A Message from Mr. Vandemark 2-13-2020
Greetings Morse Families!
I was born a redhead – you may not be able to tell now, but I had bright, burnt orange hair growing up, often called “Carrot Top”. At one point I rocked a Shaun Cassidy hair-do and another time sported a mullet. Both sad, both true. And yes, the redhead stereotypes applied to me in my younger years. Quick temper? Check! Fiery tongue? Check! Rousing this poked bear was risky — at any given point I might have bubbled over with excitement or boiled with rage. I was voted “One of the Most Outspoken” my senior year of high school, wearing my brash and brazen verbal reputation as a badge of honor, saying practically anything I wanted — at any time I wanted. I actually considered it my prerogative. Oh, the follies of youth…
Circumstances, instead of a good conscience, long dictated my response to whatever or whoever was around me. The idea to just “let live and let go” never crossed my mind. Instead, I spouted whatever popped into my head, ignoring the impact my words had on others and the damage they were to my testimony. I needed and wanted to change. It wasn't until I began to “P.A.U.S.E.” that my relationships gradually improved, and the chains of hostility that bound my heart began to fall away.
What does it mean to “P.A.U.S.E.”?
Patience does not come naturally for most; we want what we want, and we want it yesterday. Waiting a few moments to react and remaining patient throughout an encounter can prevent a lifetime of regret.
Adjust our Attitude
A shift in perspective or change in attitude makes a world of difference in how we approach a situation. Instead of fists up, let’s open up and be willing to extend the olive branch now and again. We may not be able to control what happens to us, but we can control our response.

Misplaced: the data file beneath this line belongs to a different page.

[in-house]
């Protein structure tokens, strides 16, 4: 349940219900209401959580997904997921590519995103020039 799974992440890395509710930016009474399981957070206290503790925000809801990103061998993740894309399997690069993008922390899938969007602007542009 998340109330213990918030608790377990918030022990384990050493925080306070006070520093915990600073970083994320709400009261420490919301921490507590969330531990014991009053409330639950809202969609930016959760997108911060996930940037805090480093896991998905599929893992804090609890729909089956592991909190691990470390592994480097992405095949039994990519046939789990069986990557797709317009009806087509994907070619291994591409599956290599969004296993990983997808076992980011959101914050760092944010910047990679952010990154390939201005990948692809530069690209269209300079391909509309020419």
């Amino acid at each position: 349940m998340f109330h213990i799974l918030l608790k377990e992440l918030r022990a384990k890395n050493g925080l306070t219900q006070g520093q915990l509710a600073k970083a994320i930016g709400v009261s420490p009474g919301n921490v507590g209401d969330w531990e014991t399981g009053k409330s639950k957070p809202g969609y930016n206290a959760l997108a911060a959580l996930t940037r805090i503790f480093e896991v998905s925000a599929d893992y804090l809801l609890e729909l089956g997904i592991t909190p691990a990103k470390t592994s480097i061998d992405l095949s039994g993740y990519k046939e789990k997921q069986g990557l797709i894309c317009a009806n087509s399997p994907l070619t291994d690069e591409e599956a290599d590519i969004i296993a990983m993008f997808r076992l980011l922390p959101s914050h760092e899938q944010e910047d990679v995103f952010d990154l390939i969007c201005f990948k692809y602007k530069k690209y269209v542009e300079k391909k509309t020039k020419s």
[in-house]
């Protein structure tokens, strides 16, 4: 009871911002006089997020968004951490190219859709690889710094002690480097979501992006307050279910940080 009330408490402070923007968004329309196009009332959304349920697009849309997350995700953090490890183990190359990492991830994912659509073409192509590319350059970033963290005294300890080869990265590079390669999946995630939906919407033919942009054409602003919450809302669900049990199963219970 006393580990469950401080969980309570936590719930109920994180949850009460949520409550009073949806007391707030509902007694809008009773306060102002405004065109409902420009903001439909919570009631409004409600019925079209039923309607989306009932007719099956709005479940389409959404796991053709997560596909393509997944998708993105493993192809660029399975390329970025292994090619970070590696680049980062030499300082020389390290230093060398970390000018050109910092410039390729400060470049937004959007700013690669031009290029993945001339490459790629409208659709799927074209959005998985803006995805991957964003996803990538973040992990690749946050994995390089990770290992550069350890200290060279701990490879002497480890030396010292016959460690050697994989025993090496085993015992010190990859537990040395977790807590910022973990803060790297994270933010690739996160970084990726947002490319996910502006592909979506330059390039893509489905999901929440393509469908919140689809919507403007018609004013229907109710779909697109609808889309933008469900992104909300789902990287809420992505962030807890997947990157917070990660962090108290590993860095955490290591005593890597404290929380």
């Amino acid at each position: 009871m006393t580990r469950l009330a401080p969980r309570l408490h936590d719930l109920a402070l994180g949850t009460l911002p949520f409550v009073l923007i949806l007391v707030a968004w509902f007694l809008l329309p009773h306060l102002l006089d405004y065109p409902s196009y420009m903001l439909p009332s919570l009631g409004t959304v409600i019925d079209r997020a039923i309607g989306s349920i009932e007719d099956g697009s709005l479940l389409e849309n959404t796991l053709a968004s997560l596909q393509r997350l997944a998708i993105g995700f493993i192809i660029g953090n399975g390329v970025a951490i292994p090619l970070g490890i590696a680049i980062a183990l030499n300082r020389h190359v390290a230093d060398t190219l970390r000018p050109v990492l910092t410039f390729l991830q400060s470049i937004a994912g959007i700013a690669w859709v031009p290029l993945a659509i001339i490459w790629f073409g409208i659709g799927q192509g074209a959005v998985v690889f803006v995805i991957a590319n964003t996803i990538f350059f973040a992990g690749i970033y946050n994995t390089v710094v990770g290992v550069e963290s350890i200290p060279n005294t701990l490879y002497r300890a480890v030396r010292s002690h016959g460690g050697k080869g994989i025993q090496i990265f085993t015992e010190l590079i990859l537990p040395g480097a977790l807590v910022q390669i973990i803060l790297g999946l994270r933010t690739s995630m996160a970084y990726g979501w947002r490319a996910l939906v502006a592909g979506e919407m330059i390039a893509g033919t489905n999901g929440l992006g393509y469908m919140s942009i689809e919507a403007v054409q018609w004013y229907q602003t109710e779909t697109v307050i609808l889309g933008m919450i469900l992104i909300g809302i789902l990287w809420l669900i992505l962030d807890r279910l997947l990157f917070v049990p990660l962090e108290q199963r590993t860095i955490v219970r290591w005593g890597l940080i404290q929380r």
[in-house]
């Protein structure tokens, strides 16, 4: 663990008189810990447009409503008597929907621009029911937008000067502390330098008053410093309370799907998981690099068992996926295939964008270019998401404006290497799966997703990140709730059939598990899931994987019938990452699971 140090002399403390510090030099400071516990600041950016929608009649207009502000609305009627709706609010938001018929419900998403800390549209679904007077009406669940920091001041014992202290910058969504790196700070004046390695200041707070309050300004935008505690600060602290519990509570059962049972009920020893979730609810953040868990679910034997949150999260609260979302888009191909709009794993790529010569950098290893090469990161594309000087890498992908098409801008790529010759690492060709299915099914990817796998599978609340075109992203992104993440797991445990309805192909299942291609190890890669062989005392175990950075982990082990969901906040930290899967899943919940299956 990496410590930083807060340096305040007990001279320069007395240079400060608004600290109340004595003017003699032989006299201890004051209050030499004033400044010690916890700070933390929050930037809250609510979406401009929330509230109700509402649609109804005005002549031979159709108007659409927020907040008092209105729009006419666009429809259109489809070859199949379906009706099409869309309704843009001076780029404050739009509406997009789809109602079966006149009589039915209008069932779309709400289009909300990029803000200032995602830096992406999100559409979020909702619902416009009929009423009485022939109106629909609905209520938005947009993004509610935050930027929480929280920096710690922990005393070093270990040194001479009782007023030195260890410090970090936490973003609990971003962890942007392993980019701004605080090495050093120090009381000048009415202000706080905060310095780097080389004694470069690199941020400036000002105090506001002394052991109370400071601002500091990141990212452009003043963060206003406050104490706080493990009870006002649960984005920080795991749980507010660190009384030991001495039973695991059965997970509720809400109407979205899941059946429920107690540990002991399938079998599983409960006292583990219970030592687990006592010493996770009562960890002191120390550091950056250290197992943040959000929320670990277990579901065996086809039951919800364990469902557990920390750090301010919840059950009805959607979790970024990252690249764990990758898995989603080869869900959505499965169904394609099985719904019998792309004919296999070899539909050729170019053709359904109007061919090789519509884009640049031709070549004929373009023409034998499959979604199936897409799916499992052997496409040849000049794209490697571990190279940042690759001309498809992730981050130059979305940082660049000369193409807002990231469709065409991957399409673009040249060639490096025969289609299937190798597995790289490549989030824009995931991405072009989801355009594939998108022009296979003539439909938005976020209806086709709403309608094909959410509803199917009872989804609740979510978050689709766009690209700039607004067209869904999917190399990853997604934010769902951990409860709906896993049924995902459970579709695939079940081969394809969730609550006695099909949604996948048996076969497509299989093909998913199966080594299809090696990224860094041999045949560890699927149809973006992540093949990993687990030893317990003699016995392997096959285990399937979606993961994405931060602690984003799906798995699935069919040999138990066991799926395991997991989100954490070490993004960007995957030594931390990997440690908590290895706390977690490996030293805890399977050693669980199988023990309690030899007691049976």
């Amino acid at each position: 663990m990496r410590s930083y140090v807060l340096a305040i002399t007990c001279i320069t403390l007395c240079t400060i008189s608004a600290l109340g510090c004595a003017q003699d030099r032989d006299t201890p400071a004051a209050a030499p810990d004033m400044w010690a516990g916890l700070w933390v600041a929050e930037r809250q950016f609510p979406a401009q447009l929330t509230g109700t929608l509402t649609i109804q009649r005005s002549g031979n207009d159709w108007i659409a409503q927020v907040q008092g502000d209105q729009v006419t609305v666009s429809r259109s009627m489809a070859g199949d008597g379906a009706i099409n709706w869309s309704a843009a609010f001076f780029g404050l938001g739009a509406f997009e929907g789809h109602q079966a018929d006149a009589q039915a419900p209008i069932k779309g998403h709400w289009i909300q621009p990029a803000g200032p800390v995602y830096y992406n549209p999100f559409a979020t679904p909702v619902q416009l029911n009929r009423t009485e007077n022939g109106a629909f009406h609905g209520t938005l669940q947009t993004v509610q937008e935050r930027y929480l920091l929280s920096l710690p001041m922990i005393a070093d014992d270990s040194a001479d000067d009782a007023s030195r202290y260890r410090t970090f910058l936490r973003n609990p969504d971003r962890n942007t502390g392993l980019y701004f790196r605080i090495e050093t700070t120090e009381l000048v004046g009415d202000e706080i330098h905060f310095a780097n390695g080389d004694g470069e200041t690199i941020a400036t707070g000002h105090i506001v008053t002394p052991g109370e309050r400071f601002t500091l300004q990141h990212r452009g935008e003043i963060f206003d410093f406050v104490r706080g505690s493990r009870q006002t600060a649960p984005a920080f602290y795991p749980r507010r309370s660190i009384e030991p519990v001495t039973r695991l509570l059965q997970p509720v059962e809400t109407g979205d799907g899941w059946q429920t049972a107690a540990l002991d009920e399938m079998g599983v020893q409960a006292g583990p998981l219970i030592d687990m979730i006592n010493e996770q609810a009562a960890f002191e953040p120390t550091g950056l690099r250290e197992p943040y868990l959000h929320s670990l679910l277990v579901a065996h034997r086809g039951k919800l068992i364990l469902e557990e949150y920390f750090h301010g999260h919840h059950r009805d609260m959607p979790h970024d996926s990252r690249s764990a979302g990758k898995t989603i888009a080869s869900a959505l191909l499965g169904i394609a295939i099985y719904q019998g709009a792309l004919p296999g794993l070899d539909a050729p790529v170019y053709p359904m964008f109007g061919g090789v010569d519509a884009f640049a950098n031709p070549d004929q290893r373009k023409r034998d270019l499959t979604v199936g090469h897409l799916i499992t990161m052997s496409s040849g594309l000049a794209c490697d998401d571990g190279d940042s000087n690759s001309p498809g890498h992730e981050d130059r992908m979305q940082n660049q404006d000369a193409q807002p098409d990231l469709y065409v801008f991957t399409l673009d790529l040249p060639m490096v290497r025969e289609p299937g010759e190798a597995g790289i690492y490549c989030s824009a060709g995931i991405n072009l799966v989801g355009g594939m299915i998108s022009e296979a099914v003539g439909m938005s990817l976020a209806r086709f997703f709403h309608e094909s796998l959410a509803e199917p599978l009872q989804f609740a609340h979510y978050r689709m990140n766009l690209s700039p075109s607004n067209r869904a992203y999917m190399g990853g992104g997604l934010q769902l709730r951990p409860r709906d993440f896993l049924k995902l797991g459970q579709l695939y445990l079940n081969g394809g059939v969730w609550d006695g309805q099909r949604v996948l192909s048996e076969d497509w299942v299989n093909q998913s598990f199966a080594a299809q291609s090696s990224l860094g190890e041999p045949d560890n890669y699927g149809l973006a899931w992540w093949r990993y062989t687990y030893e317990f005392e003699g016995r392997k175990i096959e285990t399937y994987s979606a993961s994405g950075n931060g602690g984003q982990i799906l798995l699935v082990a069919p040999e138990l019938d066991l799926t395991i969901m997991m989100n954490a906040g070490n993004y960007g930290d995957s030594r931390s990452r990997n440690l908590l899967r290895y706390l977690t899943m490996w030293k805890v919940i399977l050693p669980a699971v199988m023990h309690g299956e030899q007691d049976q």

Understand the Situation
Shamefully, I frequently inserted myself into situations without knowing all the facts. Before pouncing on a perceived injustice, we must examine all the angles, evaluate the facts, and sift out opinions and assumptions from the truth of the matter. Doing so diffuses potentially explosive speech that causes unnecessary offenses.
Going outdoors works wonders; it immediately lifts my mood. Fresh air is like a balm that soothes a tumultuous temper. Perhaps stepping outdoors is not always an option, but try to remove yourself from the situation. A physical step back often provides mental clarity and emotional stability.
Unfortunately, during conflict, rational thought frequently succumbs to negative emotion, making it difficult to form an appropriate response. Take time to calm down while employing the aforementioned strategies.
Running through these five steps, even if it’s only one, can help us dial back our emotions and adjust our attitude before we say something we’ll regret. I confess that in the past because of pride and arrogance, I inserted unwelcomed opinions and insisted on having the last word, severing many relationships as a result. I no longer want to be that person. Next time you find yourself in a situation where tensions are high, tempers are hot and tongues are heated, consider a “P.A.U.S.E.”
Now let me follow with the “Best Thing(s) Mr. V Saw At Morse This Week”:
- What a way to start the week: As I was greeting students Monday morning outside at arrival, I observed students smiling warmly at me, using eye contact to give me a genuine “Hello” or “Good Morning, Mr. V”, as well as entering the building by moving with purpose and being kind to one another. I then witnessed the following – a student upon entering the building, holding the door several students AND using eye contact and a kind greeting to each. That student continued to do so until another student stepped forward to take “door duty”. The “door baton” was passed from student to student, each of the three mornings. My question is…Do you see this translating to home, with car doors, or out in public such as at stores or restaurants?!
We are student centered and community strong – we are Morse!
Advocating for Students,
Steve Vandemark, principal
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